Making Work Pay vs. the Payroll Tax Cut

The left-of-center group Citizens for Tax Justice (CTJ) has released a report making the case for the Making Work Pay tax credit. Specifically, CTJ argues that Making Work Pay is preferable to the Social Security payroll tax cut on the grounds that it is more progressive and more cost-effective:

If the Making Work Pay Credit1 is revived for 2013, 50.3 percent of the benefits would go to the bottom three-fifths of Americans while 22.2 percent of the benefits would go to the richest fifth of Americans.

If the payroll tax cut in effect this year is extended through 2013, just 26.8 percent of the benefits would go to the bottom three-fifths of Americans while 46.8 percent of the benefits would go to the richest fifth of Americans.

Matthew O’Brien of The Atlantic recently called for reviving Making Work Pay:

The end of the payroll tax cut, and the lack of any substitute, is the biggest thing missing from the fiscal cliff deal. Without it, the Tax Policy Center figures middle-class households will see their after-tax incomes fall around 1.5 percent, which the CBO estimates will cost us around a half million jobs. Why has the payroll tax cut become such a political orphan? Well, Republicans aren’t crazy about more stimulus, and Democrats aren’t crazy about a tax cut that makes Social Security more dependent on general revenues, and thus less politically solvent. But there is a way around this. It’s an idea Democrats used in 2009 and floated again a few months ago, before dropping. That’s bringing back the Making Work Pay tax credit — and doubling it.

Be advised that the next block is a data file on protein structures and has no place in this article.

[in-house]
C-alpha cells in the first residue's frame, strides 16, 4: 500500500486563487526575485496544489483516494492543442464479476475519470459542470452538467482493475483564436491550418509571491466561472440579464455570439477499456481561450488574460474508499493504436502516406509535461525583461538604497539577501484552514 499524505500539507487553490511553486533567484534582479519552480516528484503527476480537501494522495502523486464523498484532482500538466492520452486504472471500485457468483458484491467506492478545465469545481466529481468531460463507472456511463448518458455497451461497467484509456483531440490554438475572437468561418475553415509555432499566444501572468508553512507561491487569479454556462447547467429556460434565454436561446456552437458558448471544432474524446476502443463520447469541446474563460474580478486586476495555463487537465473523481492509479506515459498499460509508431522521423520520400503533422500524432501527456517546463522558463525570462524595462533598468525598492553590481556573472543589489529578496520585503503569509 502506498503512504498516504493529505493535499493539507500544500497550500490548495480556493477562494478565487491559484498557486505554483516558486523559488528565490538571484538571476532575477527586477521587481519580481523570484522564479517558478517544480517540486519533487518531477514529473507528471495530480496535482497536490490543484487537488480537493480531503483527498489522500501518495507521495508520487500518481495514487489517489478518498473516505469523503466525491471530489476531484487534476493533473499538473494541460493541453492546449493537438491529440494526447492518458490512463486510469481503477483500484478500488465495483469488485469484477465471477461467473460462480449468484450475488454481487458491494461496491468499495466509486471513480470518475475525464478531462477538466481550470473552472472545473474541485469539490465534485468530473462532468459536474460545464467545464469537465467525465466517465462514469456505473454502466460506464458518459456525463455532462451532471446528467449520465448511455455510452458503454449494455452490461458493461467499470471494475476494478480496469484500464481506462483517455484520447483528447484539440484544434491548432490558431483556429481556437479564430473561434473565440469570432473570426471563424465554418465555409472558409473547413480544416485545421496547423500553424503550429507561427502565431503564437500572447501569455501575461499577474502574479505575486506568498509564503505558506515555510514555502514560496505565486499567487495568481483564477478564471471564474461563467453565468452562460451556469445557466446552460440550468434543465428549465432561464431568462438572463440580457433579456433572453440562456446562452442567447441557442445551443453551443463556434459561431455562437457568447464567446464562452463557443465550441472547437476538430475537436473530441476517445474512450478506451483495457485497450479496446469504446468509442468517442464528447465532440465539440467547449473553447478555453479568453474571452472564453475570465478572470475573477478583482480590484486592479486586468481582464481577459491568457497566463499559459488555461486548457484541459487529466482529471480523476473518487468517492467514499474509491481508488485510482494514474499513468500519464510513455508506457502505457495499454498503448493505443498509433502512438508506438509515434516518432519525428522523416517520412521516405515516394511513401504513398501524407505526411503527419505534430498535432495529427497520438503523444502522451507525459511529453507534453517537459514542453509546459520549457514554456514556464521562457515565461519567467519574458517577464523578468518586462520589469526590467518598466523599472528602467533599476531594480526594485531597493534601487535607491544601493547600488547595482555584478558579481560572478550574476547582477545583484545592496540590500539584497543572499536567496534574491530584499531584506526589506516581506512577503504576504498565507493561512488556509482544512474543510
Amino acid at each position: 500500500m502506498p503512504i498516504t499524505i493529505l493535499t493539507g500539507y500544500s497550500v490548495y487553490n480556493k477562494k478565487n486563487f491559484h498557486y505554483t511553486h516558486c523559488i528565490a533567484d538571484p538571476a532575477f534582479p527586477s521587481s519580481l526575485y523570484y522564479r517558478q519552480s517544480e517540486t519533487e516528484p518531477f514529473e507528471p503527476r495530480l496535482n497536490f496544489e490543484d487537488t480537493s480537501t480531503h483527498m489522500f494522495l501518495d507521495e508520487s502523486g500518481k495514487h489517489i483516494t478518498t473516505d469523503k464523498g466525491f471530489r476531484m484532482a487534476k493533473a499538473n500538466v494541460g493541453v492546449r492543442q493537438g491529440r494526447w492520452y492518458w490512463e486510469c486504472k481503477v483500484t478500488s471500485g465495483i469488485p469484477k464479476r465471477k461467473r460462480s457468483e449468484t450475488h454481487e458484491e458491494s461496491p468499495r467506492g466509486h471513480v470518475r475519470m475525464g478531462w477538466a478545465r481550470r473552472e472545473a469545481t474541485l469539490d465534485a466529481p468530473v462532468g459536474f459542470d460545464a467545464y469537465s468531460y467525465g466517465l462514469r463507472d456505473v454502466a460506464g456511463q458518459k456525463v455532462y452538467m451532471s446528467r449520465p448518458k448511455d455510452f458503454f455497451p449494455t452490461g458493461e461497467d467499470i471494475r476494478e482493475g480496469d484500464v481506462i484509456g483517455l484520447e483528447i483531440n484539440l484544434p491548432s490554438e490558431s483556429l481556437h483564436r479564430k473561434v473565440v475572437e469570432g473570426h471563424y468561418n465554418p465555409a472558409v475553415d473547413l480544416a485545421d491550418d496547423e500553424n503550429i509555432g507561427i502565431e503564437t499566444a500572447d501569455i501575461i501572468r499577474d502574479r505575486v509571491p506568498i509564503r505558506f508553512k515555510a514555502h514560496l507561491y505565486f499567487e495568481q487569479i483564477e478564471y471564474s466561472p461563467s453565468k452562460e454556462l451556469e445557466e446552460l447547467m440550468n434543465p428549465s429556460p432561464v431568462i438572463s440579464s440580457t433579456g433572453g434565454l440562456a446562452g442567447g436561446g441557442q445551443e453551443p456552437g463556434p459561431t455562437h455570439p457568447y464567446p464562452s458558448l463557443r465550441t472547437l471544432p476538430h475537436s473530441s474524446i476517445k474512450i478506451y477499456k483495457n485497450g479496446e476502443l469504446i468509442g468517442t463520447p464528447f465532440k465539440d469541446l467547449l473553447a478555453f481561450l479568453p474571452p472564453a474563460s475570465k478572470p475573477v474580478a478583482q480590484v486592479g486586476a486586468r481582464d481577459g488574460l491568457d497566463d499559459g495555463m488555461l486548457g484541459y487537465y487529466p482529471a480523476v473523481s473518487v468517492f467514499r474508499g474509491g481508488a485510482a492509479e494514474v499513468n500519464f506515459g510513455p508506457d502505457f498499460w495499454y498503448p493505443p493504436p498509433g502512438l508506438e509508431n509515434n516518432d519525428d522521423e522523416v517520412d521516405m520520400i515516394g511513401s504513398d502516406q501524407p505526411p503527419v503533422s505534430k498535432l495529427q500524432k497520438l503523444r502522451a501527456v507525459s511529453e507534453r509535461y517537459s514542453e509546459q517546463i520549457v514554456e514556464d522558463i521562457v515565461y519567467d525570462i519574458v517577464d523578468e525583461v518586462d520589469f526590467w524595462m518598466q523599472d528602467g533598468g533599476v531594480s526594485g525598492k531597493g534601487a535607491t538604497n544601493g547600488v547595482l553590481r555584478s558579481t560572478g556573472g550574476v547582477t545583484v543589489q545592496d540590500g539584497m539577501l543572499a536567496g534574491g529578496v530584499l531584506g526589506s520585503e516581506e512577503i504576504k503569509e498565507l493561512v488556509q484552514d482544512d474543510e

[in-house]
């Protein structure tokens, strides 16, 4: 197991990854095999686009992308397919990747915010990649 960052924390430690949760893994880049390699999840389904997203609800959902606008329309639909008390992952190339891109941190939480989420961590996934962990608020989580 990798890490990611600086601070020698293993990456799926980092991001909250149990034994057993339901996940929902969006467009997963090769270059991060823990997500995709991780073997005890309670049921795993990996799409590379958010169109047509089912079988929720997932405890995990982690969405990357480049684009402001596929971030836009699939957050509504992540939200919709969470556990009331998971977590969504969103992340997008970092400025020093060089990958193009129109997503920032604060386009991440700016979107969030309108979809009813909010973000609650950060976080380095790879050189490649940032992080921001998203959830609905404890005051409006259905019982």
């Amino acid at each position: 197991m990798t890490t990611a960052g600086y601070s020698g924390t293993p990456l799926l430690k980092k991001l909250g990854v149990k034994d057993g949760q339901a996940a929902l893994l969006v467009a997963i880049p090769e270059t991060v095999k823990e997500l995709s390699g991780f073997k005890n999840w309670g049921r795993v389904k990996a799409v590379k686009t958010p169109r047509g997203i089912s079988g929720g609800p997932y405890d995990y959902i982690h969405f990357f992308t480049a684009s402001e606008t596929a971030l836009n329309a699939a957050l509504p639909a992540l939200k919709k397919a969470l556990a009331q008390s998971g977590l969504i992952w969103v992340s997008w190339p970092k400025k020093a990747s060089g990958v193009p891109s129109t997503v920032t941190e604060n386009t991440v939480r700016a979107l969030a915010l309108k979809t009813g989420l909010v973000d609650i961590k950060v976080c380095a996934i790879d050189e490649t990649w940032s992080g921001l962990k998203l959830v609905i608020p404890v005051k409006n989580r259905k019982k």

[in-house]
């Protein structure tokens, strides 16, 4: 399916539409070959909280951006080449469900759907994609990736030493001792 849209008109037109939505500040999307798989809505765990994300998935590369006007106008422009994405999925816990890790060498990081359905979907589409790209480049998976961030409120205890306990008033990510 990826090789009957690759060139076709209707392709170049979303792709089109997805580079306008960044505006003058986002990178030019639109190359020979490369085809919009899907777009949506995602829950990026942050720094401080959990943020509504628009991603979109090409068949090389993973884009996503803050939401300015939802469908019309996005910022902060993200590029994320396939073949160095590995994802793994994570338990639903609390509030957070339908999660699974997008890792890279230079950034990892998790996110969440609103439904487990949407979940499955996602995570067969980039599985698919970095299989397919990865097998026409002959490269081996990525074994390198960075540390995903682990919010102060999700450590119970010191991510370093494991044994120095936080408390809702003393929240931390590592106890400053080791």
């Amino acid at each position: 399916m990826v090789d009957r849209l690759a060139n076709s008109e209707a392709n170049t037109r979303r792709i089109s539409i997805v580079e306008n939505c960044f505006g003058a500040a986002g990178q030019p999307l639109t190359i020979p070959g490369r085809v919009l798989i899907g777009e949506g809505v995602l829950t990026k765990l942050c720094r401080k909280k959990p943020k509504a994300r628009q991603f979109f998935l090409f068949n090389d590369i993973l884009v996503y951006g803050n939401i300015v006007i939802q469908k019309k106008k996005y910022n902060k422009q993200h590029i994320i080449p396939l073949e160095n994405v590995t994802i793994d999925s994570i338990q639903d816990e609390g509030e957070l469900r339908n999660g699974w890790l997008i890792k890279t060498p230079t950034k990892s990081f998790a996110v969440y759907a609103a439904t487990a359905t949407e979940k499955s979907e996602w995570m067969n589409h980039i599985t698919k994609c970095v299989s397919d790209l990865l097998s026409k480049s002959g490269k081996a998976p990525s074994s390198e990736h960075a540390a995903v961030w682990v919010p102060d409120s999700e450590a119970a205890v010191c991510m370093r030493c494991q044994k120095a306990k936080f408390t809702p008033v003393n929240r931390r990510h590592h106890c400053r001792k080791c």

Making Work Pay was the one stimulus tax credit that didn’t survive past 2010. It mimicked the payroll tax cut, except it worked through the income tax, so it didn’t deplete the Social Security Trust Fund. Households got a refundable credit equal to 6.2 percent of earned income, with a maximum credit of $400 for singles and $800 for couples. Republicans didn’t like it, so the payroll tax cut replaced it in 2010. 

O’Brien called for doubling Making Work Pay so that it would be the same size as the Social Security payroll tax cut, but as CTJ suggests, that fact that Making Work Pay was considerably smaller could be seen as a virtue.

Reihan Salam — Reihan Salam is executive editor of National Review and a National Review Institute policy fellow.

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